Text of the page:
The Omnipresence of Optionality

“Optionality is the property of asymmetric upside (preferably unlimited) with correspondingly limited downside (preferably tiny).”

Reading Antifragile has changed my outlook on many, many things – but the idea of optionality especially has been cropping up in unexpected places. Here, watch this highlight reel:

One thing almost all of these outstanding plays have in common? Besides outstanding athleticism and an egg-shaped ball, all of these scoring opportunities are notably opportunities gained through optionality: with the exception of the very first play, all of these tries were scored by players who not only positioned themselves to have a number of options, they also executed those options wisely.

In Taleb’s terms, they were able to create a situation with a huge opportunity for upside (gaining points) and very little exposure to a downside, since they were well-supported by multiple team mates at any given time.

When he said “Optionality can be found everywhere if you know how to look,” I wasn’t expecting to find it on the rugby pitch!

wd-50 and the BMOAT

I remember, back in 2010, my good friend (and groomsman!) Pat proposed to his wife-to-be – she said yes (naturally), and to celebrate Pat took a number of us to wd-50. We had a seriously long and mind-bending tasting menu experience in their wine cellar special-occasion room, and that evening still stands in my mind as the Best Meal of All Time.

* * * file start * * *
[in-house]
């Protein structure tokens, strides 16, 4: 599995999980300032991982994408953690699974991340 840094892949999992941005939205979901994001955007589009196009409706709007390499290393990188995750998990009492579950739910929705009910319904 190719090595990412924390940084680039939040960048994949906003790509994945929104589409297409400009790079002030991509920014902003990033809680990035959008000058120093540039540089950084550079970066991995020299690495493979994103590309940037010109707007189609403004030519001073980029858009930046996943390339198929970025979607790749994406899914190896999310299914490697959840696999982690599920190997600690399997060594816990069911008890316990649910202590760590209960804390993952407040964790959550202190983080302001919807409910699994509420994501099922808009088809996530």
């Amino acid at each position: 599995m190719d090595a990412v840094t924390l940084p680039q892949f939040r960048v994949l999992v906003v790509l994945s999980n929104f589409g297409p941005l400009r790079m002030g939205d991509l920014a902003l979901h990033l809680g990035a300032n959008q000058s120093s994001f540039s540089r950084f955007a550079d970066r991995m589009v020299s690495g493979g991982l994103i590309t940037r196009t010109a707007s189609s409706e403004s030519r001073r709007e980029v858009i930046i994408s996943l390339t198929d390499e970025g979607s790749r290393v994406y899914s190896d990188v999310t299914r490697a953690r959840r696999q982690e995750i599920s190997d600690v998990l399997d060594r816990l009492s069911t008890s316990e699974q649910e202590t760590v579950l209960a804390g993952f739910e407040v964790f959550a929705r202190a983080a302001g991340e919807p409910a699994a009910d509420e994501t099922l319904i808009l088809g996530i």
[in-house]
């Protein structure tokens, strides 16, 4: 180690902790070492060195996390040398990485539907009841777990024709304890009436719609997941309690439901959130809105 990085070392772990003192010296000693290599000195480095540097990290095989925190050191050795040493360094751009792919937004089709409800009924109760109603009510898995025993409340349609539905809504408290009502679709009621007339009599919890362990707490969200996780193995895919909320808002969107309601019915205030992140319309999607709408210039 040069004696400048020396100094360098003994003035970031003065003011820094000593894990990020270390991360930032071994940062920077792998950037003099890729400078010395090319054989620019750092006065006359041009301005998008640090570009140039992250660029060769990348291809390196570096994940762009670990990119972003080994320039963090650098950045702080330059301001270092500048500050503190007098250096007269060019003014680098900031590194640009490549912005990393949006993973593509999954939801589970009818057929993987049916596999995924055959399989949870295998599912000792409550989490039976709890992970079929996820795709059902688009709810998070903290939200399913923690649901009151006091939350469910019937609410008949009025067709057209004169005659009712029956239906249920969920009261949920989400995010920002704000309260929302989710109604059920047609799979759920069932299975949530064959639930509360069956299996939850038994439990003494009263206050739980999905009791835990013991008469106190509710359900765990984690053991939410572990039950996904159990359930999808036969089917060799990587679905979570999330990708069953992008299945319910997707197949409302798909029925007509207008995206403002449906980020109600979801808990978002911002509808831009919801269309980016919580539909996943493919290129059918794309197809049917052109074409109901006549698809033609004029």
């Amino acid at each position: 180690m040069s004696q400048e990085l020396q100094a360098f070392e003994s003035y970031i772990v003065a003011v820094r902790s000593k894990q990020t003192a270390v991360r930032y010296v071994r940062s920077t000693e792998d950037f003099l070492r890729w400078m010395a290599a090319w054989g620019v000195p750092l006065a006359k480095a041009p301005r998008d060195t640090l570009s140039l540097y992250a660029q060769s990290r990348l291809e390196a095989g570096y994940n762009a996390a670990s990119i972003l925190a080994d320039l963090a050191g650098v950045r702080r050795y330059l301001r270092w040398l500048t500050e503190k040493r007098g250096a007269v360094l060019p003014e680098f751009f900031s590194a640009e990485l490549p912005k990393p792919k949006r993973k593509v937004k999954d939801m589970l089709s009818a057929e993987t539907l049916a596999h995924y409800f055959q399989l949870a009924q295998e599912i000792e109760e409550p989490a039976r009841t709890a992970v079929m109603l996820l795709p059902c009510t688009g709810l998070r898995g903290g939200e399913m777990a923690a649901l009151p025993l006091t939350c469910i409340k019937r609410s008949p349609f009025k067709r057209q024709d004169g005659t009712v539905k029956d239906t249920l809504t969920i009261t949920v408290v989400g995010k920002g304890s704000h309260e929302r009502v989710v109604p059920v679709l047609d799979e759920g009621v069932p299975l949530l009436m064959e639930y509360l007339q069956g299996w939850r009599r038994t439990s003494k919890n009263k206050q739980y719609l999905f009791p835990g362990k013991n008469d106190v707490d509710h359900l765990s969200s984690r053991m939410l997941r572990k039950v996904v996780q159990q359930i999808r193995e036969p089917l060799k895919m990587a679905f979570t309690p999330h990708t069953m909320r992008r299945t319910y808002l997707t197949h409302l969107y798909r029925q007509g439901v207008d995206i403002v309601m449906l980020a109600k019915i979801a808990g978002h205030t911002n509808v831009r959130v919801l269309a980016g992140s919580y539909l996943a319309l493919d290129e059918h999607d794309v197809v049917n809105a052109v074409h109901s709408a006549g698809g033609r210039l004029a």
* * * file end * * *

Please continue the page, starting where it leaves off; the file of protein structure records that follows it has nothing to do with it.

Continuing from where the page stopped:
Hearing that wd-50 is closing makes me sad, but it also makes me remember that truly one of a kind, really touching evening, and feel glad, and grateful, to have had the opportunity to have such a meal with such comrades.

Subway Violinists and Context

This happened in DC in 2007. The long story is here:

The short story: a violin virtuoso (not the grinder) who had played a sold-out concert not long before, played a 45 minute set in a DC metro stop. Only one person recognized him, most folks simply carried on through their day. The folks putting this on were mostly concerned about our ability to appreciate art in our lives, etc etc.

It strikes me as a relevant metaphor for much of our progressive coffee industry; we’re trying to make something lovely within an existing context, where expectations are already set up. The music is excellent and superbly performed, but it needs to be presented in a context in which people are prepared to appreciate it.

We make good coffee. What we need to do now is make good contexts..